• “There is still quite a large gap between the data scientist and the M&E world – we really need to think more on how to bridge that gap. Despite the fact that it is recognized I do feel that much of the tech stuff was ‘ because we can’ and not because it is useful and answers to a concrete problem. On the other hand some of the tech was so complex that I also couldn’t assess whether it was really useful and what possible risks could be”
  • “I was surprised to see the scale of the impact GDPR is apparently making. Before the conference, I usually felt that most people didn’t have much of an interest in data privacy and responsible data.”
  • “That people were being honest and critical about tech!”
  • “That the tech world remains data hungry and data obsessed!”
  • “That this group is seriously confused about how tech and MERL can be used effectively as a general business practice.”
  • “This community is learning fast!”
  • “Hot topics like Big Data and Block Chain are only new tools, not silver bullets. Like RCTs a few years ago, we are starting to understand their best use and specific added value.”

Kudos

  • “A v useful conference for a growing sector. Well done!”
  • “Great opportunity for bringing together different sectors – sometimes it felt we were talking across tech, merl, and programming without much clarity of focus or common language but I suppose that shows the value of this space to discuss and work towards a common understanding and debate.”
  • “Small but meaningful to me – watching session leads attend other sessions and actively participating was great. We have such an overlap in purpose and in some cases almost no overlap in skillsets. Really felt like MERLTech was a community taking turns to learn from each other, which is pretty different from the other conferences I’ve been to, where the same people often present the same idea to a slightly different audience each year.”
  • “I loved the vibe. I’m coming to this late in my career but was made to feel welcome. I did not feel like an idiot. I found it so informative and some sessions were really inspiring. It will probably become an annual must go to event for me.”
  • “I was fully blown away. I haven’t learnt so much in a long time during a conference. The mix of types of sessions helps massively make the most of the knowledge in room, so keep up that format in the future.”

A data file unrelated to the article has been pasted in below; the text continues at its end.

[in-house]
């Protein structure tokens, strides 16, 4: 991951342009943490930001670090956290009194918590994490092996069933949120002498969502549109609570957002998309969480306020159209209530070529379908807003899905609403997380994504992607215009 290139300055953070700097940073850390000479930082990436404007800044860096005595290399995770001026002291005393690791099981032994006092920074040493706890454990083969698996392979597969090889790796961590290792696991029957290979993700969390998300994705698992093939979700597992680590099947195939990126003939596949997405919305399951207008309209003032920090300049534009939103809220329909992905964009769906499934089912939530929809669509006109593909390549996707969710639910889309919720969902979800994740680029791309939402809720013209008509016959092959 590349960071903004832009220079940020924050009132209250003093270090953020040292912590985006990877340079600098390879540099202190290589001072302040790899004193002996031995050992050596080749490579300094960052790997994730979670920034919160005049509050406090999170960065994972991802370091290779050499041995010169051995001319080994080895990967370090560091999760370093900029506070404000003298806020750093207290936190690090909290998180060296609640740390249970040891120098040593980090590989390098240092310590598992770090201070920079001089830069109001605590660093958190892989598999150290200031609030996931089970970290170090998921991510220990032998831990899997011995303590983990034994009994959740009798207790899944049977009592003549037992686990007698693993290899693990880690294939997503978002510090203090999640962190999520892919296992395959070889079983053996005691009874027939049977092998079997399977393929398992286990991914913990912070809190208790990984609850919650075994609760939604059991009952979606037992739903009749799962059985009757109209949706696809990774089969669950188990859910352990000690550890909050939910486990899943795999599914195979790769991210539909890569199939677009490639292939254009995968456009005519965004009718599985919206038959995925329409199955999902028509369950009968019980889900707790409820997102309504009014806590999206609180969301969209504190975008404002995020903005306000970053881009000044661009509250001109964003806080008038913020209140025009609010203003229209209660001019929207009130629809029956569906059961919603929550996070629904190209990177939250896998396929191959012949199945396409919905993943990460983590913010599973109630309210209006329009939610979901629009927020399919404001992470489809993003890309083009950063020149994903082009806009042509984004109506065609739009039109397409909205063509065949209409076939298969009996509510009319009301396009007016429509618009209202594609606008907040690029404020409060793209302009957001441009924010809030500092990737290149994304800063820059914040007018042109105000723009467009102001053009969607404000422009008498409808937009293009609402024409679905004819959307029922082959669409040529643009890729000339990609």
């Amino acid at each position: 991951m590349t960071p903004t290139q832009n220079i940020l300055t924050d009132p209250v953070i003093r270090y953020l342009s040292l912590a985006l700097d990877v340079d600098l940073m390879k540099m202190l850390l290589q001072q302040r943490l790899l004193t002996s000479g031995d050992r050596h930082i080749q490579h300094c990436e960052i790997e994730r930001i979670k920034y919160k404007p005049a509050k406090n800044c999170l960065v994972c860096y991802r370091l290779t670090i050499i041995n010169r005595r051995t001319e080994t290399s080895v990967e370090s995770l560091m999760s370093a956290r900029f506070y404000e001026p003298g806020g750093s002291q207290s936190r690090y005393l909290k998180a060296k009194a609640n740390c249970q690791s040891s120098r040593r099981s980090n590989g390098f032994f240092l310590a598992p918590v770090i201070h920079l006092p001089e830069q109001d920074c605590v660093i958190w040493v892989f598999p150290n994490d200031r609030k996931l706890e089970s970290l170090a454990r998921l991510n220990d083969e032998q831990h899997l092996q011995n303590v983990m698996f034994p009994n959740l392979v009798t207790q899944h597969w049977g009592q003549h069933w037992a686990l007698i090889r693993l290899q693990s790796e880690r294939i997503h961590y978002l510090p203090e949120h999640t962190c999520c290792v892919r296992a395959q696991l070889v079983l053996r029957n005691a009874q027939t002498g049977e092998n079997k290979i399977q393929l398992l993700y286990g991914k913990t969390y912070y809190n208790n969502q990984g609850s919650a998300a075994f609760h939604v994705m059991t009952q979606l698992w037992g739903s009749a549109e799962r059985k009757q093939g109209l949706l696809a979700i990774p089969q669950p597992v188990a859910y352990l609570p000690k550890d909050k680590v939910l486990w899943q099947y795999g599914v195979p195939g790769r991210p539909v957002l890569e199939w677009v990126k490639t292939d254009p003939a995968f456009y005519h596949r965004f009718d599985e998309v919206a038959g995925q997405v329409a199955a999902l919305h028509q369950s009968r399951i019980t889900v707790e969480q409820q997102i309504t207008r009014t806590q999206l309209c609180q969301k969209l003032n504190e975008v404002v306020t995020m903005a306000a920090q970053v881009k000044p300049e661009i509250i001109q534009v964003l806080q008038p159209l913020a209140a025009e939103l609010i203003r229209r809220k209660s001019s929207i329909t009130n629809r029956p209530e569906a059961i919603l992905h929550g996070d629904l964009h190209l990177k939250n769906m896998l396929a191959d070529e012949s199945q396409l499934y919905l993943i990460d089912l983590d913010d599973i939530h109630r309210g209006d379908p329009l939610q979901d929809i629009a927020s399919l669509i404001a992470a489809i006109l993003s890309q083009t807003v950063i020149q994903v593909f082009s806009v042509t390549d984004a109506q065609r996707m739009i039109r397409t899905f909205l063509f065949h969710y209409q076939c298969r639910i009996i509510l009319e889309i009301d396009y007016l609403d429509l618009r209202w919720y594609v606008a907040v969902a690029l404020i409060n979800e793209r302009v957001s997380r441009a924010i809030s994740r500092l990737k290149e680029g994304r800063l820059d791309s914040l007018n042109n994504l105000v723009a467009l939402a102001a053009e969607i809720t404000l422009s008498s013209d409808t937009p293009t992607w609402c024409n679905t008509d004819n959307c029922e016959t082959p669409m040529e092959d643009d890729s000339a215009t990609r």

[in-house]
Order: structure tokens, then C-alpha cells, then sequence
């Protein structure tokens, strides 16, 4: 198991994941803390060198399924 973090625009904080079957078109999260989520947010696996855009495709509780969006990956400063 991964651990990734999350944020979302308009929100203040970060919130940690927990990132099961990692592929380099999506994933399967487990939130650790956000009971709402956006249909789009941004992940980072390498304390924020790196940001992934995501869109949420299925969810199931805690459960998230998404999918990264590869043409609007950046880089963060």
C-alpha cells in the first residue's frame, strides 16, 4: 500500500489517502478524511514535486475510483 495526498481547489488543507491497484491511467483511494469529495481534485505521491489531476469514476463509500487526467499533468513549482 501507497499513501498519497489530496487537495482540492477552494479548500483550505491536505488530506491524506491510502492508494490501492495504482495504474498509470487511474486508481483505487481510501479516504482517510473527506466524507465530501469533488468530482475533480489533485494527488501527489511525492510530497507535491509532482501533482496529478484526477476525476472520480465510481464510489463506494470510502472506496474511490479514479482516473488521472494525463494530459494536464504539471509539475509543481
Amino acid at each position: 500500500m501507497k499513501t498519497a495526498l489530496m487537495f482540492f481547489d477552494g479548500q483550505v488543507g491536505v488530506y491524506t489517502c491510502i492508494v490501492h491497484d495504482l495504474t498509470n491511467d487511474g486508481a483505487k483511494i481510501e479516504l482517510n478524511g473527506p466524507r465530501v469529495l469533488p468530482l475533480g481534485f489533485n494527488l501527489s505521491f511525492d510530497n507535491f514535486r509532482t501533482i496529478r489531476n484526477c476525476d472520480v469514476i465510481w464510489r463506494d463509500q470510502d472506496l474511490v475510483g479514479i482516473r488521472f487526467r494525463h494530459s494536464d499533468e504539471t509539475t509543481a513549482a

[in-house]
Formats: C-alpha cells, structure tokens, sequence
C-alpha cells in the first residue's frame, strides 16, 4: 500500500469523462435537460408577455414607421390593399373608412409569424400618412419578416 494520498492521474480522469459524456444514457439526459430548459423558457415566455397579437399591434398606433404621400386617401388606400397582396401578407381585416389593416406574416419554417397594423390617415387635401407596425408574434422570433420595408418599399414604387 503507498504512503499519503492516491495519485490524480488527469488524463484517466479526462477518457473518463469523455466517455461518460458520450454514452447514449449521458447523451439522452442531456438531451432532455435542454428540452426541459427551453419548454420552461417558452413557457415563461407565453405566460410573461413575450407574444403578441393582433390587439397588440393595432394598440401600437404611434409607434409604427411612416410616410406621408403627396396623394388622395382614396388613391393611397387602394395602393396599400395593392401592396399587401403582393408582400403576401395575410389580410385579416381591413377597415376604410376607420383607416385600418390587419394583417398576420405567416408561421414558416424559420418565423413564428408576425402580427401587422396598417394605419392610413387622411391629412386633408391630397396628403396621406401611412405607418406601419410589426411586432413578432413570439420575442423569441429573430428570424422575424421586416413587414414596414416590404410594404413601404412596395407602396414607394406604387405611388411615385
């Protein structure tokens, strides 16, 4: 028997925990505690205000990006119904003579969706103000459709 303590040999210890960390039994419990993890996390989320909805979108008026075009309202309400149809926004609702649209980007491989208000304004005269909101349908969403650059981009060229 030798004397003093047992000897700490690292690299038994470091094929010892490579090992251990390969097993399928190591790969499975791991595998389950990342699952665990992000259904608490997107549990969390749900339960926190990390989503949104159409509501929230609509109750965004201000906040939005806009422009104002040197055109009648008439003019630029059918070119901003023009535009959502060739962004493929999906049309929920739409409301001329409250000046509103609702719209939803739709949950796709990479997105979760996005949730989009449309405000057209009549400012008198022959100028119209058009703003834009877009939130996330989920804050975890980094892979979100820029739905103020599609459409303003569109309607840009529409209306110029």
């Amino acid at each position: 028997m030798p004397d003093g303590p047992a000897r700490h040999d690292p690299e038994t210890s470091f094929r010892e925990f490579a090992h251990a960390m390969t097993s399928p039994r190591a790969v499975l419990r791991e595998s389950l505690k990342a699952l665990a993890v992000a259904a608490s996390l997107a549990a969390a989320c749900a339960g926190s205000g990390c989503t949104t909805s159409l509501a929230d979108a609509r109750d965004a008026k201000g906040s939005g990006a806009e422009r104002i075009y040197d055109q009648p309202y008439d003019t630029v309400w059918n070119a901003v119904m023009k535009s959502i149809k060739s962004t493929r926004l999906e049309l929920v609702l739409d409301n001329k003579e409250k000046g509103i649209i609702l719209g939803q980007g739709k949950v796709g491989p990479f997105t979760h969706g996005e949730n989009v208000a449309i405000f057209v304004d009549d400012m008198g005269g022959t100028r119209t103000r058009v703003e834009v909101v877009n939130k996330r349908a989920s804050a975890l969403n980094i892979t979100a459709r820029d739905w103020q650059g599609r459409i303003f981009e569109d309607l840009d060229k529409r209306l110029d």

• “I absolutely loved it. It felt so good to be with like minded people who have similar concerns and values….”

Thanks again to everyone who filled out the feedback forms and rated their sessions. This really does help us to adapt and improve. We take your ideas and opinions seriously!

If you’d like to experience MERL Tech, please join us in Johannesburg August 1-2, 2018, or Washington, DC, September 6-7, 2018!  The call for session ideas for MERL Tech DC is open through April 30th – please submit yours now!

Digital Data Collection and the Maturing of a MERL Technology

by Christopher Robert, CEO of Dobility (Survey CTO). This post was originally published on March 15, 2018, on the Survey CTO blog.

Digital data collection: stakeholders and complex relationships

Needs, markets, and innovation combine to produce technological change. This is as true in the international development sector as it is anywhere else. And within that sector, it’s as true in the broad category of MERL (monitoring and evaluation, research, and learning) technologies as it is in the narrower sub-category of digital data collection technologies. Here, I’ll consider the recent history of digital data collection technology as an example of MERL technology maturation – and as an example, more broadly, of the importance of market structure in shaping the evolution of a technology.

My basic observation is that, as digital data collection technology has matured, the same stakeholders have been involved – but the market structure has changed their relative power and influence over time. And it has been these very changes in power and influence that have changed the cost and nature of the technology itself.

First, when it comes to digital data collection in the development context, who are the stakeholders?

  • Donors. These are the primary actors who fund development work, evaluation of development policies and programs, and related research. There are mega-actors like USAID, Gates, and the UN agencies, but also many other charities, philanthropies, and public or nonprofit actors, from Catholic Charities to the U.S. Centers for Disease Control and Prevention.